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The Internet Generation

Engaged Citizens or Political Dropouts

Henry Milner

Publication Year: 2010

An investigation of political disengagement among young people in North America and Europe Despite rising levels of education and mounting calls for increased democratic participation, recent years have seen a significant decline in voter turnout in many countries and the erosion of the sense of civic duty that brought earlier generations to the polls. Henry Milner looks at the United States, Canada, Britain, Scandinavia, and the European Union to probe the decline of youth voting and attentiveness to politics, drawing lessons from observations of institutions, which could break down the wall between political life and “real” life that underlies political abstention among the Internet generation. Finding civic education the key to instilling habits of attentiveness to public affairs, especially among potential political dropouts, Milner sets out a series of ways to bring the issues—and the political parties’ stance on them—to the classroom, including visits, simulations, and innovative use of media, old and new.

Published by: Tufts University Press

Series: Civil Society: Historical and Contemporary Perspectives

Front Cover

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Title Page

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pp. vii-ix

This book returns to the subject of my last book with the University Press of New England: Civic Literacy: How Informed Citizens Make Democracy Work. In the eight years since it was . . .

Part 1: Citizens in the Making

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1: Why Political Dropouts Matter

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pp. 3-30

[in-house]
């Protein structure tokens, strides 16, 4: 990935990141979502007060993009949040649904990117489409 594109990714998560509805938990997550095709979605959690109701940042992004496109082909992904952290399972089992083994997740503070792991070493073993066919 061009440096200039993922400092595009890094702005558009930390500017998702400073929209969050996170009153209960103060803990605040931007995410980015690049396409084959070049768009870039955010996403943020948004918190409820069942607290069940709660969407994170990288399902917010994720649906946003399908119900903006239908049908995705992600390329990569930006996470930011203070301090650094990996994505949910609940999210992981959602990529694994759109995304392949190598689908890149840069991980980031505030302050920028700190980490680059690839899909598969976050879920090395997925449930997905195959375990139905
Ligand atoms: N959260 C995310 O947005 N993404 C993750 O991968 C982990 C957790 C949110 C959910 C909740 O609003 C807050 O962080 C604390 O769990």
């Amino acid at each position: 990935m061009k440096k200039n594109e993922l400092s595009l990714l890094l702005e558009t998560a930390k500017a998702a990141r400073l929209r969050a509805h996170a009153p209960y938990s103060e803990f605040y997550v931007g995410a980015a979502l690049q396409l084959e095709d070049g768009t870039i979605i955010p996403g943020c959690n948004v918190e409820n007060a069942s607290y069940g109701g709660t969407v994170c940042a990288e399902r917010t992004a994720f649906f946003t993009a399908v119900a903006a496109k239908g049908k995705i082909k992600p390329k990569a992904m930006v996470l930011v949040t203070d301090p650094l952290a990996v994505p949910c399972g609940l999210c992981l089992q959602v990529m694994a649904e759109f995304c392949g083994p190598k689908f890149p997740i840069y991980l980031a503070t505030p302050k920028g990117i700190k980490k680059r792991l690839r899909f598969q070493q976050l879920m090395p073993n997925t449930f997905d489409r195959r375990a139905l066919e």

The last phrase in the subtitle of this book is provocative: the expression “political dropout” evokes the image of young people who have withdrawn not from the world of education but from the world of . . .

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2: Political Socialization, Social Class, and Technological Transformation

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pp. 31-52

In the previous chapter, we introduced an approach based on political knowledge to the question of youth political participation—an approach that targets potential political dropouts. In this chapter, we . . .

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3: The Revolution in Information Technology

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pp. 53-76

In the first chapter, we introduced a way to approach the question of youth political participation based on political knowledge. In this chapter, we look at changes over time in the information media, the . . .

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4: Political Participation

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pp. 77-96

It’s time to get to the numbers: just how many young people vote? We have established that nowadays, for the most part, they turn out to vote at lower levels than did their parents and grandparents when . . .

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5: The Political Knowledge of Emerging Generations

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pp. 97-113